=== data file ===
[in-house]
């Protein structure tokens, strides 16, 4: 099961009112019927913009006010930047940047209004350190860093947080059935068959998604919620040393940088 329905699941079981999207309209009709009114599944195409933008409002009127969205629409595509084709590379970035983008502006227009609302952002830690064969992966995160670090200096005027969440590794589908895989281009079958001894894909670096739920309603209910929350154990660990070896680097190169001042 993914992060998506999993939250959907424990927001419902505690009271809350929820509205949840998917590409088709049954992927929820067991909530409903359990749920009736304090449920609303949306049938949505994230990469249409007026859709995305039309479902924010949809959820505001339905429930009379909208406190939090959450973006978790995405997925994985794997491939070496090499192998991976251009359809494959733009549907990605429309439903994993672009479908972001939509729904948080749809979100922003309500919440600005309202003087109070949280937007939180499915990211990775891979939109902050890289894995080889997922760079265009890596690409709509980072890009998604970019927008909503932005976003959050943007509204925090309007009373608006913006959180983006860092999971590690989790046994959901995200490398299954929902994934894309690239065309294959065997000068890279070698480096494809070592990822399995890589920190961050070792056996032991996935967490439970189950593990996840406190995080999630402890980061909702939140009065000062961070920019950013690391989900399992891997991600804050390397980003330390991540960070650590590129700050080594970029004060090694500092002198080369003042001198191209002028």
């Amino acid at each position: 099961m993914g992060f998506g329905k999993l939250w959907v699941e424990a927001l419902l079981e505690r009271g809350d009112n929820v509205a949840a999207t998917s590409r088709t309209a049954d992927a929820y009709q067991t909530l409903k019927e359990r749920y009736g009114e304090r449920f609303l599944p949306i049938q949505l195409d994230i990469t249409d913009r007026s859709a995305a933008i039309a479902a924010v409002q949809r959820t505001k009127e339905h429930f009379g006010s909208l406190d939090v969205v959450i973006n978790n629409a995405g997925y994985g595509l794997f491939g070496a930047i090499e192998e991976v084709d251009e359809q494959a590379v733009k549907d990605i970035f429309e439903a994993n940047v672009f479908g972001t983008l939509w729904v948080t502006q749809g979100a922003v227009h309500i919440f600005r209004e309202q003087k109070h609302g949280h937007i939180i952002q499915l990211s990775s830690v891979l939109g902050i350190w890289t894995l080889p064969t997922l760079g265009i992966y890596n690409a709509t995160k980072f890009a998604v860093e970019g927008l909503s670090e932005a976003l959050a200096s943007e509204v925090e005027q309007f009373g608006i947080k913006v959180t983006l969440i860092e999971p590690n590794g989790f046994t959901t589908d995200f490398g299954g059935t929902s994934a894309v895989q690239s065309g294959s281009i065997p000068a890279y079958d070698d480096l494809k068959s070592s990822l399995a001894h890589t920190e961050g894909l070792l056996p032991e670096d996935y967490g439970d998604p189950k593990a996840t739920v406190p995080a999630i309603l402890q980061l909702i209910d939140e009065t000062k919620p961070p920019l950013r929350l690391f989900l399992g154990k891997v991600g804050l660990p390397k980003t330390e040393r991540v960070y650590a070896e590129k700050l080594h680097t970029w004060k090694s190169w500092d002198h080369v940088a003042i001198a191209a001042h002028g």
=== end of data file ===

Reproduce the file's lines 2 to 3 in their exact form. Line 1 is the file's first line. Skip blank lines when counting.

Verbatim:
């Protein structure tokens, strides 16, 4: 099961009112019927913009006010930047940047209004350190860093947080059935068959998604919620040393940088 329905699941079981999207309209009709009114599944195409933008409002009127969205629409595509084709590379970035983008502006227009609302952002830690064969992966995160670090200096005027969440590794589908895989281009079958001894894909670096739920309603209910929350154990660990070896680097190169001042 993914992060998506999993939250959907424990927001419902505690009271809350929820509205949840998917590409088709049954992927929820067991909530409903359990749920009736304090449920609303949306049938949505994230990469249409007026859709995305039309479902924010949809959820505001339905429930009379909208406190939090959450973006978790995405997925994985794997491939070496090499192998991976251009359809494959733009549907990605429309439903994993672009479908972001939509729904948080749809979100922003309500919440600005309202003087109070949280937007939180499915990211990775891979939109902050890289894995080889997922760079265009890596690409709509980072890009998604970019927008909503932005976003959050943007509204925090309007009373608006913006959180983006860092999971590690989790046994959901995200490398299954929902994934894309690239065309294959065997000068890279070698480096494809070592990822399995890589920190961050070792056996032991996935967490439970189950593990996840406190995080999630402890980061909702939140009065000062961070920019950013690391989900399992891997991600804050390397980003330390991540960070650590590129700050080594970029004060090694500092002198080369003042001198191209002028």
């Amino acid at each position: 099961m993914g992060f998506g329905k999993l939250w959907v699941e424990a927001l419902l079981e505690r009271g809350d009112n929820v509205a949840a999207t998917s590409r088709t309209a049954d992927a929820y009709q067991t909530l409903k019927e359990r749920y009736g009114e304090r449920f609303l599944p949306i049938q949505l195409d994230i990469t249409d913009r007026s859709a995305a933008i039309a479902a924010v409002q949809r959820t505001k009127e339905h429930f009379g006010s909208l406190d939090v969205v959450i973006n978790n629409a995405g997925y994985g595509l794997f491939g070496a930047i090499e192998e991976v084709d251009e359809q494959a590379v733009k549907d990605i970035f429309e439903a994993n940047v672009f479908g972001t983008l939509w729904v948080t502006q749809g979100a922003v227009h309500i919440f600005r209004e309202q003087k109070h609302g949280h937007i939180i952002q499915l990211s990775s830690v891979l939109g902050i350190w890289t894995l080889p064969t997922l760079g265009i992966y890596n690409a709509t995160k980072f890009a998604v860093e970019g927008l909503s670090e932005a976003l959050a200096s943007e509204v925090e005027q309007f009373g608006i947080k913006v959180t983006l969440i860092e999971p590690n590794g989790f046994t959901t589908d995200f490398g299954g059935t929902s994934a894309v895989q690239s065309g294959s281009i065997p000068a890279y079958d070698d480096l494809k068959s070592s990822l399995a001894h890589t920190e961050g894909l070792l056996p032991e670096d996935y967490g439970d998604p189950k593990a996840t739920v406190p995080a999630i309603l402890q980061l909702i209910d939140e009065t000062k919620p961070p920019l950013r929350l690391f989900l399992g154990k891997v991600g804050l660990p390397k980003t330390e040393r991540v960070y650590a070896e590129k700050l080594h680097t970029w004060k090694s190169w500092d002198h080369v940088a003042i001198a191209a001042h002028g």